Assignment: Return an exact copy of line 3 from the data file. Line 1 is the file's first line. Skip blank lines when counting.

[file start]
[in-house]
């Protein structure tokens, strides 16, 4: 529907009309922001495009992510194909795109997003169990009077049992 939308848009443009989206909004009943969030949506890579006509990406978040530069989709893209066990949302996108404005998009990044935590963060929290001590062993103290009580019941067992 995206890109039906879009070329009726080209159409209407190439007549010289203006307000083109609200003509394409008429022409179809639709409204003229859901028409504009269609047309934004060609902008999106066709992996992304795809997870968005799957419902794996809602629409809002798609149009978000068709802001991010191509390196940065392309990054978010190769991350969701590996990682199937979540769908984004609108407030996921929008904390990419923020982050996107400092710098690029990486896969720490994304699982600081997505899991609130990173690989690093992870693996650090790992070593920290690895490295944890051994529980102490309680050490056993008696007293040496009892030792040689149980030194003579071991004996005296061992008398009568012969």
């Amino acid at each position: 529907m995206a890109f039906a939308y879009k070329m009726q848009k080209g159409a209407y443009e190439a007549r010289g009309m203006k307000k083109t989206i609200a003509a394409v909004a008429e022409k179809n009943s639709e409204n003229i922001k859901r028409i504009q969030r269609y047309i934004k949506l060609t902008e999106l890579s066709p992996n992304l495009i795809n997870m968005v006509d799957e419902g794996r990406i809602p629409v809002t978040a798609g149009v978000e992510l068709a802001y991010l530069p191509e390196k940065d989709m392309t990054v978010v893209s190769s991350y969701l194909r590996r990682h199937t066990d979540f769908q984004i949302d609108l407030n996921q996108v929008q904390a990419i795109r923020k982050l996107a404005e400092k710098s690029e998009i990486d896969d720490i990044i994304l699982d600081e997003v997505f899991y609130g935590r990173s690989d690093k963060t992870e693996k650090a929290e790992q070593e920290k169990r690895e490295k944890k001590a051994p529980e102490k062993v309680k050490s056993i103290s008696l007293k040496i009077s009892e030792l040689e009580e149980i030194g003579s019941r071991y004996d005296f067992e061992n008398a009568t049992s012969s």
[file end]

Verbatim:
């Amino acid at each position: 529907m995206a890109f039906a939308y879009k070329m009726q848009k080209g159409a209407y443009e190439a007549r010289g009309m203006k307000k083109t989206i609200a003509a394409v909004a008429e022409k179809n009943s639709e409204n003229i922001k859901r028409i504009q969030r269609y047309i934004k949506l060609t902008e999106l890579s066709p992996n992304l495009i795809n997870m968005v006509d799957e419902g794996r990406i809602p629409v809002t978040a798609g149009v978000e992510l068709a802001y991010l530069p191509e390196k940065d989709m392309t990054v978010v893209s190769s991350y969701l194909r590996r990682h199937t066990d979540f769908q984004i949302d609108l407030n996921q996108v929008q904390a990419i795109r923020k982050l996107a404005e400092k710098s690029e998009i990486d896969d720490i990044i994304l699982d600081e997003v997505f899991y609130g935590r990173s690989d690093k963060t992870e693996k650090a929290e790992q070593e920290k169990r690895e490295k944890k001590a051994p529980e102490k062993v309680k050490s056993i103290s008696l007293k040496i009077s009892e030792l040689e009580e149980i030194g003579s019941r071991y004996d005296f067992e061992n008398a009568t049992s012969s």